A team of NRIs come together to provide oxygen cylinders and concentrators to India
A part of the initiative called 'Medical Oxygen for All', the team of NRIs is sourcing oxygen cylinders and concentrators directly from the manufacturing plants in the US and China to send to smaller, non-metropolitan towns and cities of India.
A group of NRIs (Non-Resident Indians) from across the globe have come together to help India in this unprecedented time of crisis. The focus of their initiative, called 'Medical Oxygen for All (MOfA)', is to source medical grade oxygen cylinders, canisters, concentrators, and generators from across the world and provide these to districts/cities that are not in the media and social media spotlight but still require help.
The devices they are shipping include a combination of concentrators (no LOX required, regenerates oxygen) and empty cryogenic oxygen canisters (can be filled with LOX straight from the bulk tankers; the size of a typical oxygen gas cylinder but lasts 10 times longer).
The team sources them directly from the manufacturing plants in the US and China, and sends them to India. They specifically target smaller, non-metropolitan towns and cities — such as Telangana's Bhadradri-Kothagudem district, Almora in Uttarakhand, and Hooghly district in West Bengal.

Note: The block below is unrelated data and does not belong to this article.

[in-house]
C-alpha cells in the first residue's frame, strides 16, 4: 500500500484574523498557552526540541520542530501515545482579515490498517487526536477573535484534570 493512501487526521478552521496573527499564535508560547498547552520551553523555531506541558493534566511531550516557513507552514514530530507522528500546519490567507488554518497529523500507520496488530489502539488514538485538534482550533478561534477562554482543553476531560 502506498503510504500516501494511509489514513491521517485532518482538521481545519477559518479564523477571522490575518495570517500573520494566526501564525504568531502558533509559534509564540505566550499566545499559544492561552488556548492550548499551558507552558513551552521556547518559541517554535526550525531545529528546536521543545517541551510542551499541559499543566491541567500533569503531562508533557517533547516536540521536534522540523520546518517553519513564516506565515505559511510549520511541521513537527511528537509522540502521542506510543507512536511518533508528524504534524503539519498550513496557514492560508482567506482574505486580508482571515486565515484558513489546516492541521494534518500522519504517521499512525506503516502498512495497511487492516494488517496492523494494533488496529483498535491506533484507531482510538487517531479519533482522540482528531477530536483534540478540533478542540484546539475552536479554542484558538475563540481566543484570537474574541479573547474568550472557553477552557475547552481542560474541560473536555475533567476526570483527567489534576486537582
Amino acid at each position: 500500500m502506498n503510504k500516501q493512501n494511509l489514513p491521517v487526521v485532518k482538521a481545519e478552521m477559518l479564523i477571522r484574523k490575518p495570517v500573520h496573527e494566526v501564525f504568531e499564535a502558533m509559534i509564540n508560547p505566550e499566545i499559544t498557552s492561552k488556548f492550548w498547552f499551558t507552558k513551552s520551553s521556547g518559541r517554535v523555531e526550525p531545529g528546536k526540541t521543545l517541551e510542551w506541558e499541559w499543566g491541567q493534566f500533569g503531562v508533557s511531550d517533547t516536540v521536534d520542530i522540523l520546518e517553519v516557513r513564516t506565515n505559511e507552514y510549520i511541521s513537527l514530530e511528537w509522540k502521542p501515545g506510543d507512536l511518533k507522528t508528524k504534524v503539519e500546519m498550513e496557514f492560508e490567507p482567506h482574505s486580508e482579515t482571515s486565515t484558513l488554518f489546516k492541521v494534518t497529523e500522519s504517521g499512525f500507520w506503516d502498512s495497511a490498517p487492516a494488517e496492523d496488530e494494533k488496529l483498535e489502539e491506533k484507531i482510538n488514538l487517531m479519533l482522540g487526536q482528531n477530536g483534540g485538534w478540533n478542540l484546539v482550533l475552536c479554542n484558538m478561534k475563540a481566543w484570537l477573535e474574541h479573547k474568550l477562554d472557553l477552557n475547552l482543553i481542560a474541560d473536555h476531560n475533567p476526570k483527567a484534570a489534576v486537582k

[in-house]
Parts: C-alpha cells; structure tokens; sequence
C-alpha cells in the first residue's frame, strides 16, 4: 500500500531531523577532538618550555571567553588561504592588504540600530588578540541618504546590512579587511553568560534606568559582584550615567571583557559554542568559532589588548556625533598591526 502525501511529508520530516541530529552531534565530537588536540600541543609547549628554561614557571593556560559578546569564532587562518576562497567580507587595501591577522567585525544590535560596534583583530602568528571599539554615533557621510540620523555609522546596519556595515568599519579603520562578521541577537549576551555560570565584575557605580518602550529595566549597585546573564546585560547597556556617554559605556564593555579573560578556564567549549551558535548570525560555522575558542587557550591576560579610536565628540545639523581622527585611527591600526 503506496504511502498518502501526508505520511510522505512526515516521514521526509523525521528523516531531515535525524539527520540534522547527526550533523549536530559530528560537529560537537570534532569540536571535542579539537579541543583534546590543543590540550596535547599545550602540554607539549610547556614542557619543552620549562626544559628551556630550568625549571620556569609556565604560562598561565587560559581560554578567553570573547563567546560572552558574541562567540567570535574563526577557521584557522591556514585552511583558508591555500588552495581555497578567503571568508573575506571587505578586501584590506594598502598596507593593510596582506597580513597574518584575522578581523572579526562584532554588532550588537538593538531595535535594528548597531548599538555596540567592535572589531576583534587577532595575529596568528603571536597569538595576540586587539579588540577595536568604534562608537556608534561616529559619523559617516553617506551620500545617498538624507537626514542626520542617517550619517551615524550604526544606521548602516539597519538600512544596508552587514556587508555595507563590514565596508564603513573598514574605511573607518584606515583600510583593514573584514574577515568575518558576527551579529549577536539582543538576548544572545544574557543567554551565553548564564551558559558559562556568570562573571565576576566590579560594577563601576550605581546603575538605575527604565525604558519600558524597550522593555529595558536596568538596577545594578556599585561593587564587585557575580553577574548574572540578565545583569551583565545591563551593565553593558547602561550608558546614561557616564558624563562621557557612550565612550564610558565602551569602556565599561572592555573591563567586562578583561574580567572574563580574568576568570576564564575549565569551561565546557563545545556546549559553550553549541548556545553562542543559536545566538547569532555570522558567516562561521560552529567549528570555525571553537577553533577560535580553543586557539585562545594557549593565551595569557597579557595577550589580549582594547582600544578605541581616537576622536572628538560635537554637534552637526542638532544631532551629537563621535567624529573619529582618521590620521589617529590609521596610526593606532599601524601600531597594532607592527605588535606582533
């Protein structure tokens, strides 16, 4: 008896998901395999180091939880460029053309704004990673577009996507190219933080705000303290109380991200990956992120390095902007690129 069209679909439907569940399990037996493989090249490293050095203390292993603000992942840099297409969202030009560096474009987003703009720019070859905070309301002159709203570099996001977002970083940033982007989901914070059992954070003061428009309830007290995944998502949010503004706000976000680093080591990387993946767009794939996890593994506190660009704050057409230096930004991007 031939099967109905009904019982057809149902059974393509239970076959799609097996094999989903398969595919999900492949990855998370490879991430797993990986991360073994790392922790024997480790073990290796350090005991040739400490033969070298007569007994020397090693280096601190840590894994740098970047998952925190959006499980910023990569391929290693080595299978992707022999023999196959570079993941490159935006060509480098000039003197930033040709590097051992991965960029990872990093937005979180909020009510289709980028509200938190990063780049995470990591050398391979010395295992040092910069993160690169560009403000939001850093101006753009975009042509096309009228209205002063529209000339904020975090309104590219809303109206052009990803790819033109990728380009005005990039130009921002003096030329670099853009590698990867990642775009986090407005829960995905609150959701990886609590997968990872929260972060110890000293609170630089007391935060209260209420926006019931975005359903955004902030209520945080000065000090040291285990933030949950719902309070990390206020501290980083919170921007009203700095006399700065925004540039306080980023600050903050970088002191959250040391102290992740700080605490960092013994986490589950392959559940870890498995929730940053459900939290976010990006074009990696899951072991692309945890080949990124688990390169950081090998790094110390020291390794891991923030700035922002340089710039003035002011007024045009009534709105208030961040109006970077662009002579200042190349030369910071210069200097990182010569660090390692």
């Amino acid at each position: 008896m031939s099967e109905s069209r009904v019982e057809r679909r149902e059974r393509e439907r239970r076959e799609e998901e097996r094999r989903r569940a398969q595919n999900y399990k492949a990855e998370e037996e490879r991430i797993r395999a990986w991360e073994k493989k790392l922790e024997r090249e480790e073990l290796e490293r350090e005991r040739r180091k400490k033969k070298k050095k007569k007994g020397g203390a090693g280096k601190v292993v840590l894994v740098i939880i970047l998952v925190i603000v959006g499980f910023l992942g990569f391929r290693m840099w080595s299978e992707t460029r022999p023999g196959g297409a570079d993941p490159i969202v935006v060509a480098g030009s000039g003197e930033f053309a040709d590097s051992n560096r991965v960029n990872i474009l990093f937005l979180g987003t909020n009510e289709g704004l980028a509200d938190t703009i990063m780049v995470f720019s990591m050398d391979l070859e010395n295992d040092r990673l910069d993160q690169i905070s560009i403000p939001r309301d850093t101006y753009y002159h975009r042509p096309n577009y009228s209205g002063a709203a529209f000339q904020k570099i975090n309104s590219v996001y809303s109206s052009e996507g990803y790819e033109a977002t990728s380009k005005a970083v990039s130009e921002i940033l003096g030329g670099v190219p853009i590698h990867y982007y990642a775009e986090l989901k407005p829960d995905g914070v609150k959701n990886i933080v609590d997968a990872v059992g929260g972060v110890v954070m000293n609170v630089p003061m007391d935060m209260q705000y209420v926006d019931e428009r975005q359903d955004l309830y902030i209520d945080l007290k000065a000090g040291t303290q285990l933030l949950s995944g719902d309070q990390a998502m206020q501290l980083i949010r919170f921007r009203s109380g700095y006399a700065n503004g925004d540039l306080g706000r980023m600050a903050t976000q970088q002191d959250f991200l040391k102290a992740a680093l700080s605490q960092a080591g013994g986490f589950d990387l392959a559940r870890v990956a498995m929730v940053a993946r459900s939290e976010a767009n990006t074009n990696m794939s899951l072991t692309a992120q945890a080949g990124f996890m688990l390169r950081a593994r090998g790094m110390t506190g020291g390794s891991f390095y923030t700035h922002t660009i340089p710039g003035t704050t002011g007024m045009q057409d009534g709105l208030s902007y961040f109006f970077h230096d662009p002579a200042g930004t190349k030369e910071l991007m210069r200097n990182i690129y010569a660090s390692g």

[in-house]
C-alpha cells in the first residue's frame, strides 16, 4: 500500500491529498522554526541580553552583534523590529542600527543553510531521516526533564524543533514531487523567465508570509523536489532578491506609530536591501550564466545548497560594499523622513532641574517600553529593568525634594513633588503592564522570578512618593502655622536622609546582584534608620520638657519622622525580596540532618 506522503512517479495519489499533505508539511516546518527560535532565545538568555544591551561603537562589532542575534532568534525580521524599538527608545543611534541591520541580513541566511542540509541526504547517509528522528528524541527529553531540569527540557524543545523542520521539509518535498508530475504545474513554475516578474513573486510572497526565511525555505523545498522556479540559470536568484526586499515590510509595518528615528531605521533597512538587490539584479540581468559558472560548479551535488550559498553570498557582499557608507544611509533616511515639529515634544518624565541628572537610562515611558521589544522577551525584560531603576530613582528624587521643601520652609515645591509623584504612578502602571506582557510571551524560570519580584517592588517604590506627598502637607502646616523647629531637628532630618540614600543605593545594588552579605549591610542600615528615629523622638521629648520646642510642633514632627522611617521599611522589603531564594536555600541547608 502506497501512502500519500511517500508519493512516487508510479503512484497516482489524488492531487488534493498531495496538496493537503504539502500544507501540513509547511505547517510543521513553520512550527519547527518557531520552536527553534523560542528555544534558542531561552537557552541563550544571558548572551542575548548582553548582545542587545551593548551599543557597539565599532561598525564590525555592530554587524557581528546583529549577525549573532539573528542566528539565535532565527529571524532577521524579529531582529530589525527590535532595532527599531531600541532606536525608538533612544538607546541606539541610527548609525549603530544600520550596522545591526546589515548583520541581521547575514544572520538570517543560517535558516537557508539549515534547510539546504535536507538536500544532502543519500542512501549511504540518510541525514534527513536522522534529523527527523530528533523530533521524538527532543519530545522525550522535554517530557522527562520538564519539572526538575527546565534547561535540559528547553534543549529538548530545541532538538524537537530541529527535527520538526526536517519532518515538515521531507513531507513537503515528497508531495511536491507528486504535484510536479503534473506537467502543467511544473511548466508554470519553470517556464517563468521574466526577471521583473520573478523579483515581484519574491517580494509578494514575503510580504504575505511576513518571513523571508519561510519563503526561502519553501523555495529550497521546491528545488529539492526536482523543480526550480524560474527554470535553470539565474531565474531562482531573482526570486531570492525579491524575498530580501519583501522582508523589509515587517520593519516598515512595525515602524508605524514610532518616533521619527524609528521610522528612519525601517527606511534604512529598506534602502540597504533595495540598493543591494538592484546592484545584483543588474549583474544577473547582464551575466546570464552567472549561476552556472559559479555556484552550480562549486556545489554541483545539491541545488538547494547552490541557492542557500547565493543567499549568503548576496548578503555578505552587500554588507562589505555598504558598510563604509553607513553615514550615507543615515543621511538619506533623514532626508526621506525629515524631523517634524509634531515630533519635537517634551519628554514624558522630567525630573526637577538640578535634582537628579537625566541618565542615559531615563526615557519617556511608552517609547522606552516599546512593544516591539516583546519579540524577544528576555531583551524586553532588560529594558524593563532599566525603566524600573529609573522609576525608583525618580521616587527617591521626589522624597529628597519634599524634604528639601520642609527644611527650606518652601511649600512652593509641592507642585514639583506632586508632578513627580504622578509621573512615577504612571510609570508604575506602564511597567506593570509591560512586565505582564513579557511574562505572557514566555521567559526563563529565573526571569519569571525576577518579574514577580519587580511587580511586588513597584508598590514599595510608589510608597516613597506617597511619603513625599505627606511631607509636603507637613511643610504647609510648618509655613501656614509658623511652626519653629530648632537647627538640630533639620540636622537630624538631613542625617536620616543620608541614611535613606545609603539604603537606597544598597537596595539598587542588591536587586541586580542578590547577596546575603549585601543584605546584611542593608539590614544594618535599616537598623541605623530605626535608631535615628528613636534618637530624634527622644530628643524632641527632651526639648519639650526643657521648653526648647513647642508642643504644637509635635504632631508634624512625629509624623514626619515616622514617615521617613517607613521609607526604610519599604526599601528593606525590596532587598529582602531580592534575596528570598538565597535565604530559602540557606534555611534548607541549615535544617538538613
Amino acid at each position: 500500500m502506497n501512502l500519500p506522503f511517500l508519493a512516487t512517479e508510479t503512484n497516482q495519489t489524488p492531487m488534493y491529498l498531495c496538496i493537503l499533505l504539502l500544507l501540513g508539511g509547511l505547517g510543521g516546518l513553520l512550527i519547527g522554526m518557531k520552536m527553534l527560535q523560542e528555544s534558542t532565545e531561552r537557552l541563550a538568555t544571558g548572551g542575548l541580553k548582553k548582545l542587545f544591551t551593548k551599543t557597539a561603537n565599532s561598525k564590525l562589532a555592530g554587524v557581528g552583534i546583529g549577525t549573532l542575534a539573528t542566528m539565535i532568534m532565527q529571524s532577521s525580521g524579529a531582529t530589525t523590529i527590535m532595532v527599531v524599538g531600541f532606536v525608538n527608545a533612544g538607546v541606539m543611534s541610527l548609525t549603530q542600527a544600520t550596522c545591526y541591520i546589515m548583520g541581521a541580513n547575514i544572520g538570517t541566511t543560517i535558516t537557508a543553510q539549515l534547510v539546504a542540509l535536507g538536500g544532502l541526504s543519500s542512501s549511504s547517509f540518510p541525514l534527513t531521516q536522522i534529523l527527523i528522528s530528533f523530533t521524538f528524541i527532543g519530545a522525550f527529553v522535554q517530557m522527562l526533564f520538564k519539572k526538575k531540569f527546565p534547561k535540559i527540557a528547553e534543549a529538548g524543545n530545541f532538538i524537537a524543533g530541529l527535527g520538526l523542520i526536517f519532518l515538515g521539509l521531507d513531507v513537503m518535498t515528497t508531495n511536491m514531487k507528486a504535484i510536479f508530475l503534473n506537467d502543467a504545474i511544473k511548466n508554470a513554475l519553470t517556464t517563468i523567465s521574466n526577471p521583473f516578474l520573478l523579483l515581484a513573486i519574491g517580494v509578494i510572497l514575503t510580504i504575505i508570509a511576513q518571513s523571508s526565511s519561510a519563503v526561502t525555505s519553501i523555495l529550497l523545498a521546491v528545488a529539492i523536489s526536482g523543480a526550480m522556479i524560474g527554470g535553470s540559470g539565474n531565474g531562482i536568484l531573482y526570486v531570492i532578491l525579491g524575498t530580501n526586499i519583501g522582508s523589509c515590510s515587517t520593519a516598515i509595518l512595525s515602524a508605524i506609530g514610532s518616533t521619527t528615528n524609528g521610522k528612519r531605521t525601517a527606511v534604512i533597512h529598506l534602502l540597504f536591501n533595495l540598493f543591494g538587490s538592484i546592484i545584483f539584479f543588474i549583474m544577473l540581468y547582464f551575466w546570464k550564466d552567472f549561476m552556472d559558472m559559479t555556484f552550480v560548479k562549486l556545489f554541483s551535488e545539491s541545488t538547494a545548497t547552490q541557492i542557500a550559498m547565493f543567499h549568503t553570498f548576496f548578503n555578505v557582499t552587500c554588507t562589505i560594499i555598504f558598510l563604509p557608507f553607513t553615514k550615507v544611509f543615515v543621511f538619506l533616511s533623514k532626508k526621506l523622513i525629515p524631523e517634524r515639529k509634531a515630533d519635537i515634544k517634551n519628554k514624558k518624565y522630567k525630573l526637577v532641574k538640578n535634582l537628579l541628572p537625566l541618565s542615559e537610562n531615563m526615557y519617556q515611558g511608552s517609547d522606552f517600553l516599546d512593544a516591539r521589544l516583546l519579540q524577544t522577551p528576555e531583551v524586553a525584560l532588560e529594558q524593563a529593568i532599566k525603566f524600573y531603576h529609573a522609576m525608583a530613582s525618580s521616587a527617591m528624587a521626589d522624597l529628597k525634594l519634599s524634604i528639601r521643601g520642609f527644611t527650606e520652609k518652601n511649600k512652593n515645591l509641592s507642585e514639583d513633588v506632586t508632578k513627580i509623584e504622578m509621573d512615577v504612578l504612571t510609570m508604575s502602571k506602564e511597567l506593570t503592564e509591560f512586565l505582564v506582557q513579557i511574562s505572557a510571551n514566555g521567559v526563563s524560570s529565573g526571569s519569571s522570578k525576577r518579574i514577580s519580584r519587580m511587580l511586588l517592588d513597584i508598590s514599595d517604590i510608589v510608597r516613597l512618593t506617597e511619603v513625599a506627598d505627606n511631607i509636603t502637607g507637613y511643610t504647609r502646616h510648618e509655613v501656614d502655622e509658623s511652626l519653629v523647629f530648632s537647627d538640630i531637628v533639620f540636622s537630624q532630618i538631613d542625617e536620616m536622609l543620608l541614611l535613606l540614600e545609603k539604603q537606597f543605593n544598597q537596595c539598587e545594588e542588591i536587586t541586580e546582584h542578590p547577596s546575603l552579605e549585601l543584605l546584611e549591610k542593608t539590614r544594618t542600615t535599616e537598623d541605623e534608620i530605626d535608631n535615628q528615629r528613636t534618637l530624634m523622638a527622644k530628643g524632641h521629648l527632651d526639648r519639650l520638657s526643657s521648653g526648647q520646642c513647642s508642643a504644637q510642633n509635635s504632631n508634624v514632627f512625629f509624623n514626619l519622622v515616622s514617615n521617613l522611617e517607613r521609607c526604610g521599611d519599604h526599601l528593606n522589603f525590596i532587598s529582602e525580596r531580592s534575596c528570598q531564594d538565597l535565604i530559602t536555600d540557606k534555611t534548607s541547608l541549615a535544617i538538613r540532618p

According to the details available on the initiative's website, the units will be shipped to India in two phases. The team will first start by shipping 10 units of OCs and COCs as part of phase one, and place an order for the remaining 100 as part of phase two to be delivered as they roll out of the production shelf over the next two to three weeks.
The core members of this initiative are Anish Sinha, Akhil Sharma, Anchal Goel and Dhruv Vishrani from Sydney, Australia. Individuals from India who are also involved include Jatin Gupta and Dhruv Sogani from Delhi and Jaipur respectively.
So far, the team has raised $105,602 and the goal is to collect a total of $120,000.
To donate, you can click on the following link.
Cities and towns across India, particularly Delhi, are in a massive state of emergency. With more than 300,000 COVID-19 cases being reported every day, the deadly second wave has stretched India's healthcare system to its breaking point, with the country now witnessing its worst crisis since Partition.
Edited by Kanishk Singh